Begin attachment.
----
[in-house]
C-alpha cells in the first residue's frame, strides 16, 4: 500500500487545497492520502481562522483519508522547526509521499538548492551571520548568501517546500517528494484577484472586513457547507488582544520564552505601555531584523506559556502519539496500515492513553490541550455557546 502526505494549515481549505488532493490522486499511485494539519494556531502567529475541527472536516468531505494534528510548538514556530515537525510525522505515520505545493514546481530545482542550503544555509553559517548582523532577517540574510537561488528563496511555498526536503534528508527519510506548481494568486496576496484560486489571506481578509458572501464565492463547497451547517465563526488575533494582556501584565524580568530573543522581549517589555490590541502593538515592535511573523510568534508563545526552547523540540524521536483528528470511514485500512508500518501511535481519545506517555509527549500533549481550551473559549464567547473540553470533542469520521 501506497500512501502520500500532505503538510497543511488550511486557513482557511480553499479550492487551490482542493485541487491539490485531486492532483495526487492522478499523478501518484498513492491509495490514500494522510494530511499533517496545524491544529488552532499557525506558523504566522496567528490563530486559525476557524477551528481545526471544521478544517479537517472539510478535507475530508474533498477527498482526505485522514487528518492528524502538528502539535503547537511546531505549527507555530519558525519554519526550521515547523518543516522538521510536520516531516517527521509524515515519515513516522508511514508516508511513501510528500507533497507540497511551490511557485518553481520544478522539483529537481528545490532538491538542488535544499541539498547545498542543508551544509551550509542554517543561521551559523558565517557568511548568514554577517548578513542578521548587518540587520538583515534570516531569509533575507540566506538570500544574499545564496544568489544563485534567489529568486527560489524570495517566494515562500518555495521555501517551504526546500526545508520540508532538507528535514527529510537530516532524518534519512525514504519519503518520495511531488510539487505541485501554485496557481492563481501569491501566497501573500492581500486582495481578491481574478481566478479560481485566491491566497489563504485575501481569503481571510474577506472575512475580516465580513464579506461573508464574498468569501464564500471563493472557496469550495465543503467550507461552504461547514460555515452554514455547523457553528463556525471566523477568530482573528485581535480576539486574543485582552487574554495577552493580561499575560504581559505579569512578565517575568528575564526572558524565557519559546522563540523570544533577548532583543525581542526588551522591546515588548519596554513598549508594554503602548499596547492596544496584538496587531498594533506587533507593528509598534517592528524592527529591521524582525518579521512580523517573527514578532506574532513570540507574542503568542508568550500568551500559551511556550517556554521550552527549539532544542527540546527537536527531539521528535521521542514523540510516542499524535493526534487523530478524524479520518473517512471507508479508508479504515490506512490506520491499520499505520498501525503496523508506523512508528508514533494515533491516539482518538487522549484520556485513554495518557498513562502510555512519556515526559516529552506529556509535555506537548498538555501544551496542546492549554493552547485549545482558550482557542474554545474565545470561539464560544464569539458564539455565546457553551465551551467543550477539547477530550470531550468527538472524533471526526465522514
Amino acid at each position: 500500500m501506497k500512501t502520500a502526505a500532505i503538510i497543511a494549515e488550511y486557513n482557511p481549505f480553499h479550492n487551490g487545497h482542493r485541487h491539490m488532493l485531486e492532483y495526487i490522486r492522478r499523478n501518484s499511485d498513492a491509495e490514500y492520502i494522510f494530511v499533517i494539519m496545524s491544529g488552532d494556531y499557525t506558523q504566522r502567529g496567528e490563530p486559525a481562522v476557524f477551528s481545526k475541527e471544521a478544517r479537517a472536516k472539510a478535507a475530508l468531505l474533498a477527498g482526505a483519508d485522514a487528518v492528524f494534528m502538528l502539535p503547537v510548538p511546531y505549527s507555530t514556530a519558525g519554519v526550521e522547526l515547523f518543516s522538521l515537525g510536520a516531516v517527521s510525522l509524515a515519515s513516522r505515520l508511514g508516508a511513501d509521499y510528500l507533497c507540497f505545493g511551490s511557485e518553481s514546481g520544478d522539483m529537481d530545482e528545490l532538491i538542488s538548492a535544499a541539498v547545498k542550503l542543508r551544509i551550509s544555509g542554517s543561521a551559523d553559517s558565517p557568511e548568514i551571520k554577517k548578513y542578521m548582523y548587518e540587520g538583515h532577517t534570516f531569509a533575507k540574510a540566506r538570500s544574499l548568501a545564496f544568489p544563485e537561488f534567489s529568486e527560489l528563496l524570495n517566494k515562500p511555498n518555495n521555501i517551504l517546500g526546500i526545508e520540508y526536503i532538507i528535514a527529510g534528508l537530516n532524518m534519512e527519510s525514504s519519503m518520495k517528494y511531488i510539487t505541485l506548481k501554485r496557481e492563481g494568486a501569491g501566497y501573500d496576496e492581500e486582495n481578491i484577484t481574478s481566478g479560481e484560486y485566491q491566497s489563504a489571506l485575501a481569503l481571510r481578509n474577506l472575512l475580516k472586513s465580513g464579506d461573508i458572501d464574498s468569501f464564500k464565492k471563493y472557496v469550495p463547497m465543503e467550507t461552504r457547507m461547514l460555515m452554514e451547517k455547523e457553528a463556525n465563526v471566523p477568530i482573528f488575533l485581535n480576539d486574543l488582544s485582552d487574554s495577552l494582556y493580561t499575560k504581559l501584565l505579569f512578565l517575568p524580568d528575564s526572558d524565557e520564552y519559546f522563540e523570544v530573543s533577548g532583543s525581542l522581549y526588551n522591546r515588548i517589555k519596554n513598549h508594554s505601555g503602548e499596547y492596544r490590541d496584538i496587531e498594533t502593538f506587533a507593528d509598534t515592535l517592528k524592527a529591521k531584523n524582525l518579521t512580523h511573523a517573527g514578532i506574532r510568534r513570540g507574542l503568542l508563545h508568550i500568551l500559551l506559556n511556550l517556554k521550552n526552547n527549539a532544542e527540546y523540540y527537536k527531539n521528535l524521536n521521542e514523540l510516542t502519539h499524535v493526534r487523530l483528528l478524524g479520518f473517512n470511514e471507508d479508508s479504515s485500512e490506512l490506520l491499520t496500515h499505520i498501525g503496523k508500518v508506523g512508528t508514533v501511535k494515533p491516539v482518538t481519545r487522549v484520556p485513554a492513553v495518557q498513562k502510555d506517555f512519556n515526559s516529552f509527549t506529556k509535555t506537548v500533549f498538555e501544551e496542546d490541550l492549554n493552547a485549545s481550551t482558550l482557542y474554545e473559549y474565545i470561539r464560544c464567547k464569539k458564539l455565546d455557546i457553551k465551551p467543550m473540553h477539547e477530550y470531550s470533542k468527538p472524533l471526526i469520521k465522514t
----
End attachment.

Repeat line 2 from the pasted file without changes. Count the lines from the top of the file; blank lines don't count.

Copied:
C-alpha cells in the first residue's frame, strides 16, 4: 500500500487545497492520502481562522483519508522547526509521499538548492551571520548568501517546500517528494484577484472586513457547507488582544520564552505601555531584523506559556502519539496500515492513553490541550455557546 502526505494549515481549505488532493490522486499511485494539519494556531502567529475541527472536516468531505494534528510548538514556530515537525510525522505515520505545493514546481530545482542550503544555509553559517548582523532577517540574510537561488528563496511555498526536503534528508527519510506548481494568486496576496484560486489571506481578509458572501464565492463547497451547517465563526488575533494582556501584565524580568530573543522581549517589555490590541502593538515592535511573523510568534508563545526552547523540540524521536483528528470511514485500512508500518501511535481519545506517555509527549500533549481550551473559549464567547473540553470533542469520521 501506497500512501502520500500532505503538510497543511488550511486557513482557511480553499479550492487551490482542493485541487491539490485531486492532483495526487492522478499523478501518484498513492491509495490514500494522510494530511499533517496545524491544529488552532499557525506558523504566522496567528490563530486559525476557524477551528481545526471544521478544517479537517472539510478535507475530508474533498477527498482526505485522514487528518492528524502538528502539535503547537511546531505549527507555530519558525519554519526550521515547523518543516522538521510536520516531516517527521509524515515519515513516522508511514508516508511513501510528500507533497507540497511551490511557485518553481520544478522539483529537481528545490532538491538542488535544499541539498547545498542543508551544509551550509542554517543561521551559523558565517557568511548568514554577517548578513542578521548587518540587520538583515534570516531569509533575507540566506538570500544574499545564496544568489544563485534567489529568486527560489524570495517566494515562500518555495521555501517551504526546500526545508520540508532538507528535514527529510537530516532524518534519512525514504519519503518520495511531488510539487505541485501554485496557481492563481501569491501566497501573500492581500486582495481578491481574478481566478479560481485566491491566497489563504485575501481569503481571510474577506472575512475580516465580513464579506461573508464574498468569501464564500471563493472557496469550495465543503467550507461552504461547514460555515452554514455547523457553528463556525471566523477568530482573528485581535480576539486574543485582552487574554495577552493580561499575560504581559505579569512578565517575568528575564526572558524565557519559546522563540523570544533577548532583543525581542526588551522591546515588548519596554513598549508594554503602548499596547492596544496584538496587531498594533506587533507593528509598534517592528524592527529591521524582525518579521512580523517573527514578532506574532513570540507574542503568542508568550500568551500559551511556550517556554521550552527549539532544542527540546527537536527531539521528535521521542514523540510516542499524535493526534487523530478524524479520518473517512471507508479508508479504515490506512490506520491499520499505520498501525503496523508506523512508528508514533494515533491516539482518538487522549484520556485513554495518557498513562502510555512519556515526559516529552506529556509535555506537548498538555501544551496542546492549554493552547485549545482558550482557542474554545474565545470561539464560544464569539458564539455565546457553551465551551467543550477539547477530550470531550468527538472524533471526526465522514